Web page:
Because of its elite status, Panzer-Grenadier-Division Großdeutschland had a cuff title which was worn on the RIGHT sleeve of one’s tunic about six inches above the cuff. This was very important because GD was an elite German Army division and not an SS division and did not want to be taken for an SS division. All cuff titles of whatever sort and whichever sleeve were all worn six inches (15 centimeters) above the cuff with certain exceptions.
Almost all Waffen SS Divisions had names and almost all wore cuff titles with those names but on the LEFT sleeve. This causes endless confusion among historians. A good rule of thumb is this: all SS Divisions had names but not all named divisions were SS. Compounding the confusion, German Army panzer crews wore special black uniforms on active operations. Except in combat, Waffen SS men wore black uniforms all the time including when going about their “security” duties which usually took the form of murdering lots of innocent people. So you can see why this would be confusing. Since both the Allies and the Soviets often shot SS prisoners, many German Army panzer crews got shot when they surrendered because they were mistaken for SS.
By the way, the incorrect placement of his cuff title is one of the key criticisms leveled at Guy Sajer, author of The Forgotten Soldier who was in the GD. He said the cuff was on the LEFT sleeve. I never thought this was a big deal. He was 17 years old for Pete’s sake and didn’t write his book until much later in life.
This isn’t a great example but it will do: I am 54. I was in the Boy Scouts of America from the time I was 12 until I was 18. I earned my Eagle Scout and had all the standard patches on my uniform shirt such as my troop number, hometown, state, and the patrol within the troop I was assigned to. I also had special award patches including the patch of the scout camp I went to, three honor troop patches, an Order of the Arrow medal, Senior Patrol Leader patch, American flag patch, my Eagle Scout medal, and other insignia I don’t even remember.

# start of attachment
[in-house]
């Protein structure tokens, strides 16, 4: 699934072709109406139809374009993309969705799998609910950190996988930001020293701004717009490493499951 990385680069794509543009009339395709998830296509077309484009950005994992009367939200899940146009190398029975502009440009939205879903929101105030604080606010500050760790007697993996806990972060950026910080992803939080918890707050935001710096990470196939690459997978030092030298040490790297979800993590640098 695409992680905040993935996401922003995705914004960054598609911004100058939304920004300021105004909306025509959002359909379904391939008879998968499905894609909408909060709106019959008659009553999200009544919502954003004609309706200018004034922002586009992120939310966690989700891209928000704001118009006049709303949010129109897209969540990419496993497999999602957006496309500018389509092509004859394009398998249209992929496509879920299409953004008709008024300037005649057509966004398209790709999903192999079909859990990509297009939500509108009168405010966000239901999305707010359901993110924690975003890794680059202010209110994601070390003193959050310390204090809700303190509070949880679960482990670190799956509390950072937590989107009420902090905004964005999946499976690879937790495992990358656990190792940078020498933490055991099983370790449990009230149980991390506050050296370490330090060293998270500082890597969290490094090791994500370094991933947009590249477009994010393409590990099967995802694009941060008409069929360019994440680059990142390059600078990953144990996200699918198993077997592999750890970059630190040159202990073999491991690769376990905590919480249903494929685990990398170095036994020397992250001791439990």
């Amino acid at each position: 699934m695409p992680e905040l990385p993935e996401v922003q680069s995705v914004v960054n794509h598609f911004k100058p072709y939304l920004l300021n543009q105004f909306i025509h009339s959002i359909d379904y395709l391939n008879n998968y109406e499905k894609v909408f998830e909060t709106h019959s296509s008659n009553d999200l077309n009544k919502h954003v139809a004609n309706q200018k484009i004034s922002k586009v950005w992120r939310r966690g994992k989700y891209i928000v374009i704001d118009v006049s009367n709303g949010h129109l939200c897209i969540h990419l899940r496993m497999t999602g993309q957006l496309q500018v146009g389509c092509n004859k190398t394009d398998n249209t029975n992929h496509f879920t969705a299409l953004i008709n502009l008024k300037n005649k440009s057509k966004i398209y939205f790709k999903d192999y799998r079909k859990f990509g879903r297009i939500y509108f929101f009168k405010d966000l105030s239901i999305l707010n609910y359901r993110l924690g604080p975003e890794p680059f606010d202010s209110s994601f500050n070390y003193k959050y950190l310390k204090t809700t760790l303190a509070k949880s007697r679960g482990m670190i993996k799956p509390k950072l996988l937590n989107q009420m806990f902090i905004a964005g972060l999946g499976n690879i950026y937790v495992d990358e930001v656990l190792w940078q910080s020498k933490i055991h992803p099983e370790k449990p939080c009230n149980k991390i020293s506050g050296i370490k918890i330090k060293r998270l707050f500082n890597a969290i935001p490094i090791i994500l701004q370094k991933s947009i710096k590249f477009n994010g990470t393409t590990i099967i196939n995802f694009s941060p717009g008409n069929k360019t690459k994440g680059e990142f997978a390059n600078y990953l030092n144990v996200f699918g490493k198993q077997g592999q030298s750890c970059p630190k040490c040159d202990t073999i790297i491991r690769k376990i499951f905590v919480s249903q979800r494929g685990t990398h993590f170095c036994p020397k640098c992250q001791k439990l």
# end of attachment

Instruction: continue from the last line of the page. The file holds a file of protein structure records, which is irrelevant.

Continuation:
Each of these patches and medals had to be worn in a specific position on one’s uniform shirt as stipulated by the Boy Scout manual. I had 35 or so merit badges which had to be worn on a separate sash along with a sash for being a member of the Order of the Arrow. And believe me, I thought all of these things were really, really cool. I can tell you that if you gave me a Boy Scout uniform shirt today and a box of the patches and medals which had been on my uniform shirt, I would have a hard time figuring out where they were all supposed to go. Fortunately, since I still have my Boy Scout uniform shirt somewhere, I could dig it out and look at it.
One more confusing item about German cuff titles. For certain campaigns, the Fuhrer awarded a cuff title with the name of that campaign to each soldier, sailor, or airman who participated in the campaign. There were just a handful of these including Kreta (Crete), Afrika, for anyone who fought in that theater (not to be confused with the Afrika Korps cuff title), Metz 1944, and a few more. One wore a “battle cuff title” on the LEFT sleeve. So it is possible that a soldier who fought in the battle of Crete and was later sent to Russia to fill out the ranks of the GD, could have a battle title on his left cuff and his divisional title on his right cuff.
Confused? I am. I always have to look this stuff up to make sure I have it right. And I haven’t even gotten into the functional cuff titles such as those worn by the Army Field Post. (Feldpost – worn on the right sleeve.) That is for another day.
My main source for these details is German Army Uniforms and Insignia 1935-1945 by Brian L. Davis. I rate this book four stars. It is the most comprehensive work on this subject I have found. I still have my copy I bought in 1976 when I was in college.
[Norman Rockwell Painting courtesy of Scouters’ Pages and the Metz 1944 cuff title is from the author’s personal collection.]